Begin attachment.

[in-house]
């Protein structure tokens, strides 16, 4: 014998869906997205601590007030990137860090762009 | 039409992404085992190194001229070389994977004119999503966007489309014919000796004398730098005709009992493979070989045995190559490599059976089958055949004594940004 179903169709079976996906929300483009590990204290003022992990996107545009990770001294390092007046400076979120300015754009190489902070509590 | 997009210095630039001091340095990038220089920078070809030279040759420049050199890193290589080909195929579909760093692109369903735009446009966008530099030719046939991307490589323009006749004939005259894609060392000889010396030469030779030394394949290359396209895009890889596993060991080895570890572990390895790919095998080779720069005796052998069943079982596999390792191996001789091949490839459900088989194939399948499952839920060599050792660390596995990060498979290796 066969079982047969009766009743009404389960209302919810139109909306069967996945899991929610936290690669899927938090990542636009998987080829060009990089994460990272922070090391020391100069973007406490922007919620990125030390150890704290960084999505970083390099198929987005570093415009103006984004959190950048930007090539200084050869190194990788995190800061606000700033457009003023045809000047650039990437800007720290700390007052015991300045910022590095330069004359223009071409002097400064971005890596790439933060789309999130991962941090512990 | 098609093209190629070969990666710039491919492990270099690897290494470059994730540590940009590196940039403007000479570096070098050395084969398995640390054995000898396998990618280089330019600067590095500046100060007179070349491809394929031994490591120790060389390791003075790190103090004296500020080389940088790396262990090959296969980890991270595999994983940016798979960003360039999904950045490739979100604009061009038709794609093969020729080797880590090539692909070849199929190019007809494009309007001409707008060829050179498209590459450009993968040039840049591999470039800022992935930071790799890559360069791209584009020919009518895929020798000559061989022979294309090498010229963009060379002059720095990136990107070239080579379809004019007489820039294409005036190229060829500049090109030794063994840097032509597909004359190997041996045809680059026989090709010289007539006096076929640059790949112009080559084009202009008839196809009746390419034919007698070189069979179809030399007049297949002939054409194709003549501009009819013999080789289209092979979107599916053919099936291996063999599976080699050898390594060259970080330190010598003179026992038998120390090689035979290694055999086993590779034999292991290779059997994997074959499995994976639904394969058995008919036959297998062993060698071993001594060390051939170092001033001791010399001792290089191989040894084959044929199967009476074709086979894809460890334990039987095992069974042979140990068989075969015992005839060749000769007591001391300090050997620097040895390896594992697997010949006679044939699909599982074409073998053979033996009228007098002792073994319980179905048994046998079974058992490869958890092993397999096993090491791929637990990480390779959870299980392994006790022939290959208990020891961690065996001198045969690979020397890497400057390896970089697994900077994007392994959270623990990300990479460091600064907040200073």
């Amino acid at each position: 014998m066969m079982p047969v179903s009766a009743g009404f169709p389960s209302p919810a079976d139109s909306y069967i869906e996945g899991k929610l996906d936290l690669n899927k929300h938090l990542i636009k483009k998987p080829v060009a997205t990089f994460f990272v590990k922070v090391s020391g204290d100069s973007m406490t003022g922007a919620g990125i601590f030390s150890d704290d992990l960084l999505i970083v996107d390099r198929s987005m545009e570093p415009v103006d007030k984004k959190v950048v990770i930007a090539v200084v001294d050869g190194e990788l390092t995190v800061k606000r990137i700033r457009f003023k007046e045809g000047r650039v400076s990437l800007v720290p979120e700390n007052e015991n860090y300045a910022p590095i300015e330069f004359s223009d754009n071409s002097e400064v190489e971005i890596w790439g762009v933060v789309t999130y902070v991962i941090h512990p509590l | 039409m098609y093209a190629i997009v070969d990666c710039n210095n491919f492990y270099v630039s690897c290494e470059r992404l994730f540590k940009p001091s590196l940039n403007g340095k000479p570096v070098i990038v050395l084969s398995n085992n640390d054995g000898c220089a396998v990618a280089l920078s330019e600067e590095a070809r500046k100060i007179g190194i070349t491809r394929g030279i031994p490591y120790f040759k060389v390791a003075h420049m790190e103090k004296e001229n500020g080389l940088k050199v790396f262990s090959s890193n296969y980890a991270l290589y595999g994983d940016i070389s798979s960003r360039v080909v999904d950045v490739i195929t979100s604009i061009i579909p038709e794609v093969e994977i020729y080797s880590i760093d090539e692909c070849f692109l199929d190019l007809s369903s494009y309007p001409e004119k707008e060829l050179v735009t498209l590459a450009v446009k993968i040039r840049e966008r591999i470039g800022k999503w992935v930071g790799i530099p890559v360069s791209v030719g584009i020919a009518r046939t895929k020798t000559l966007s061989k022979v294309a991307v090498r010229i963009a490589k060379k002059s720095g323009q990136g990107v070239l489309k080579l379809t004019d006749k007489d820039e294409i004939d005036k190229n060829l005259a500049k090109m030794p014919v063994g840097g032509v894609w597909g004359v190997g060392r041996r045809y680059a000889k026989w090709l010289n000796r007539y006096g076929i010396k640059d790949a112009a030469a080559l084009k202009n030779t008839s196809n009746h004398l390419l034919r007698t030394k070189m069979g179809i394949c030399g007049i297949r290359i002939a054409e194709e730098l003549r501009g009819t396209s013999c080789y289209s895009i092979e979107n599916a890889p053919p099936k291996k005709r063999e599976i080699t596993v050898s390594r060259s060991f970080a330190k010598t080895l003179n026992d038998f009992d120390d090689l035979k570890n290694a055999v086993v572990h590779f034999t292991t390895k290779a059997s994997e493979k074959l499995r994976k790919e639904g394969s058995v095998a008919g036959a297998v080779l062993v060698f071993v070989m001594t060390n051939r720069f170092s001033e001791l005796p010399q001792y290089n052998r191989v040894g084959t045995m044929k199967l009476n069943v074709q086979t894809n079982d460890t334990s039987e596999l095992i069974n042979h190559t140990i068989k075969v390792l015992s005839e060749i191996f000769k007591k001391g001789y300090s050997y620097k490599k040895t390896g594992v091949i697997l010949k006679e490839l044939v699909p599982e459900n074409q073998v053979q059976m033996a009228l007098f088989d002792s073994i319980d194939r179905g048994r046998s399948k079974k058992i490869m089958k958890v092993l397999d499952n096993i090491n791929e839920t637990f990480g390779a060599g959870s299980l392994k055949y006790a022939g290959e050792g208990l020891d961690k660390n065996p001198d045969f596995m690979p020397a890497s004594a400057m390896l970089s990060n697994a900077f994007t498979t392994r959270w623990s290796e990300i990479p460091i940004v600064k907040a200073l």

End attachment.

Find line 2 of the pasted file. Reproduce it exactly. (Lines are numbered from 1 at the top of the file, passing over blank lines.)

């Protein structure tokens, strides 16, 4: 014998869906997205601590007030990137860090762009 | 039409992404085992190194001229070389994977004119999503966007489309014919000796004398730098005709009992493979070989045995190559490599059976089958055949004594940004 179903169709079976996906929300483009590990204290003022992990996107545009990770001294390092007046400076979120300015754009190489902070509590 | 997009210095630039001091340095990038220089920078070809030279040759420049050199890193290589080909195929579909760093692109369903735009446009966008530099030719046939991307490589323009006749004939005259894609060392000889010396030469030779030394394949290359396209895009890889596993060991080895570890572990390895790919095998080779720069005796052998069943079982596999390792191996001789091949490839459900088989194939399948499952839920060599050792660390596995990060498979290796 066969079982047969009766009743009404389960209302919810139109909306069967996945899991929610936290690669899927938090990542636009998987080829060009990089994460990272922070090391020391100069973007406490922007919620990125030390150890704290960084999505970083390099198929987005570093415009103006984004959190950048930007090539200084050869190194990788995190800061606000700033457009003023045809000047650039990437800007720290700390007052015991300045910022590095330069004359223009071409002097400064971005890596790439933060789309999130991962941090512990 | 098609093209190629070969990666710039491919492990270099690897290494470059994730540590940009590196940039403007000479570096070098050395084969398995640390054995000898396998990618280089330019600067590095500046100060007179070349491809394929031994490591120790060389390791003075790190103090004296500020080389940088790396262990090959296969980890991270595999994983940016798979960003360039999904950045490739979100604009061009038709794609093969020729080797880590090539692909070849199929190019007809494009309007001409707008060829050179498209590459450009993968040039840049591999470039800022992935930071790799890559360069791209584009020919009518895929020798000559061989022979294309090498010229963009060379002059720095990136990107070239080579379809004019007489820039294409005036190229060829500049090109030794063994840097032509597909004359190997041996045809680059026989090709010289007539006096076929640059790949112009080559084009202009008839196809009746390419034919007698070189069979179809030399007049297949002939054409194709003549501009009819013999080789289209092979979107599916053919099936291996063999599976080699050898390594060259970080330190010598003179026992038998120390090689035979290694055999086993590779034999292991290779059997994997074959499995994976639904394969058995008919036959297998062993060698071993001594060390051939170092001033001791010399001792290089191989040894084959044929199967009476074709086979894809460890334990039987095992069974042979140990068989075969015992005839060749000769007591001391300090050997620097040895390896594992697997010949006679044939699909599982074409073998053979033996009228007098002792073994319980179905048994046998079974058992490869958890092993397999096993090491791929637990990480390779959870299980392994006790022939290959208990020891961690065996001198045969690979020397890497400057390896970089697994900077994007392994959270623990990300990479460091600064907040200073």